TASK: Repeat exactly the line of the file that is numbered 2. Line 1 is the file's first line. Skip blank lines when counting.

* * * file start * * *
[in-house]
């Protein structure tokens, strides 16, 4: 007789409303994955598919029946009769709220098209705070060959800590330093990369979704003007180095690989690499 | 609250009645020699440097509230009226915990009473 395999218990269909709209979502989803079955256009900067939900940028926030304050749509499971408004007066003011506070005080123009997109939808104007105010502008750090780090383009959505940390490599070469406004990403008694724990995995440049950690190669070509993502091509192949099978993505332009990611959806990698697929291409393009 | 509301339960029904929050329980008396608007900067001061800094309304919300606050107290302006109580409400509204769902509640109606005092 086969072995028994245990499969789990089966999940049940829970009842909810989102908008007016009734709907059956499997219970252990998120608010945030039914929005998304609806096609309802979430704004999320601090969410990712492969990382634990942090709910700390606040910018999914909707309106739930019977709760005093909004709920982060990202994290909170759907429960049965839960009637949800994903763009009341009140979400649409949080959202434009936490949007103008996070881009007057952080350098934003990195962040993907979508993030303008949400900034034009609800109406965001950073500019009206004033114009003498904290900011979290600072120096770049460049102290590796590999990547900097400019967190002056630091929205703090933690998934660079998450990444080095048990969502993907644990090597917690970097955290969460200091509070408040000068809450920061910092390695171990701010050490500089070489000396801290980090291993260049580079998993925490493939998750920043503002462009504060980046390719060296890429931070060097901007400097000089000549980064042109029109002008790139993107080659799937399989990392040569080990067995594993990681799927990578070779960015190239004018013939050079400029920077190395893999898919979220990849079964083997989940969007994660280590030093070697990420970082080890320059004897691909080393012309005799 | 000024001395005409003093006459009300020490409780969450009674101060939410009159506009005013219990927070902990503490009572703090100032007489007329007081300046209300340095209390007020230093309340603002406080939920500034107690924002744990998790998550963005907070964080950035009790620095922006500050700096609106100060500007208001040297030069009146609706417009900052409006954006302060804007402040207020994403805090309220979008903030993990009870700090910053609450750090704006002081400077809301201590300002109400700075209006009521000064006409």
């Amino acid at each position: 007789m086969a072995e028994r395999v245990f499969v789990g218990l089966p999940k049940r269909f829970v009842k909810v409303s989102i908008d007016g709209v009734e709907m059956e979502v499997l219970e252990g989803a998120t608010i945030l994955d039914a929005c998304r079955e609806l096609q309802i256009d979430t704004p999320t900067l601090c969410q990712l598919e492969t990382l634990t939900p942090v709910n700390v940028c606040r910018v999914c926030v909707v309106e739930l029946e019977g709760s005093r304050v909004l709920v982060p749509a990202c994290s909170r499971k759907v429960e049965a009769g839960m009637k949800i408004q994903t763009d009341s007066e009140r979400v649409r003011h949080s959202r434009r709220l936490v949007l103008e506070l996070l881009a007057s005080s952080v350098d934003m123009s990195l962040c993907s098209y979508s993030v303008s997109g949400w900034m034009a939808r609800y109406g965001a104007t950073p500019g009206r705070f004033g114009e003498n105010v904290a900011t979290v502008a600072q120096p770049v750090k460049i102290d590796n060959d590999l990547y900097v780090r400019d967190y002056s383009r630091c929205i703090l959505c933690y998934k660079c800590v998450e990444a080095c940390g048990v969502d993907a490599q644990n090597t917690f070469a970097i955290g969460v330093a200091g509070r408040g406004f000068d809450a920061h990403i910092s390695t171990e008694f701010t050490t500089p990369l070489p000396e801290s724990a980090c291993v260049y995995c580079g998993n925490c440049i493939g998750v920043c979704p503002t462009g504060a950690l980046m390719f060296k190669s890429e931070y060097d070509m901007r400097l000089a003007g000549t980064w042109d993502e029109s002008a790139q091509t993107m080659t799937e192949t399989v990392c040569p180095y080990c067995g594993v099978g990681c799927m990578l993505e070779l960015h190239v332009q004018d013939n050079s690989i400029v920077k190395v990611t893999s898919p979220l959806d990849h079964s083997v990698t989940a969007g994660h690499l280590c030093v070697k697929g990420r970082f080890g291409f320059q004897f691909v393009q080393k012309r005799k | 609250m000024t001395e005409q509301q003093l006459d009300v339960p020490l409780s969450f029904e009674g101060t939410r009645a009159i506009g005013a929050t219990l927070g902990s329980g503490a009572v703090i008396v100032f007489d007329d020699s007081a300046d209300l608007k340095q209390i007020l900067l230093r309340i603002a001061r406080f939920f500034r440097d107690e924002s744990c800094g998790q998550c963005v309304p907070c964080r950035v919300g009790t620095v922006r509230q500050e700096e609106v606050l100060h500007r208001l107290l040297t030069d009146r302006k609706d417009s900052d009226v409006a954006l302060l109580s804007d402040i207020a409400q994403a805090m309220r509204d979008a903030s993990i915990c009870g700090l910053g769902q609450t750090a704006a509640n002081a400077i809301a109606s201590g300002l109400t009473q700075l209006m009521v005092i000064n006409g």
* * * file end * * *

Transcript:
């Protein structure tokens, strides 16, 4: 007789409303994955598919029946009769709220098209705070060959800590330093990369979704003007180095690989690499 | 609250009645020699440097509230009226915990009473 395999218990269909709209979502989803079955256009900067939900940028926030304050749509499971408004007066003011506070005080123009997109939808104007105010502008750090780090383009959505940390490599070469406004990403008694724990995995440049950690190669070509993502091509192949099978993505332009990611959806990698697929291409393009 | 509301339960029904929050329980008396608007900067001061800094309304919300606050107290302006109580409400509204769902509640109606005092 086969072995028994245990499969789990089966999940049940829970009842909810989102908008007016009734709907059956499997219970252990998120608010945030039914929005998304609806096609309802979430704004999320601090969410990712492969990382634990942090709910700390606040910018999914909707309106739930019977709760005093909004709920982060990202994290909170759907429960049965839960009637949800994903763009009341009140979400649409949080959202434009936490949007103008996070881009007057952080350098934003990195962040993907979508993030303008949400900034034009609800109406965001950073500019009206004033114009003498904290900011979290600072120096770049460049102290590796590999990547900097400019967190002056630091929205703090933690998934660079998450990444080095048990969502993907644990090597917690970097955290969460200091509070408040000068809450920061910092390695171990701010050490500089070489000396801290980090291993260049580079998993925490493939998750920043503002462009504060980046390719060296890429931070060097901007400097000089000549980064042109029109002008790139993107080659799937399989990392040569080990067995594993990681799927990578070779960015190239004018013939050079400029920077190395893999898919979220990849079964083997989940969007994660280590030093070697990420970082080890320059004897691909080393012309005799 | 000024001395005409003093006459009300020490409780969450009674101060939410009159506009005013219990927070902990503490009572703090100032007489007329007081300046209300340095209390007020230093309340603002406080939920500034107690924002744990998790998550963005907070964080950035009790620095922006500050700096609106100060500007208001040297030069009146609706417009900052409006954006302060804007402040207020994403805090309220979008903030993990009870700090910053609450750090704006002081400077809301201590300002109400700075209006009521000064006409």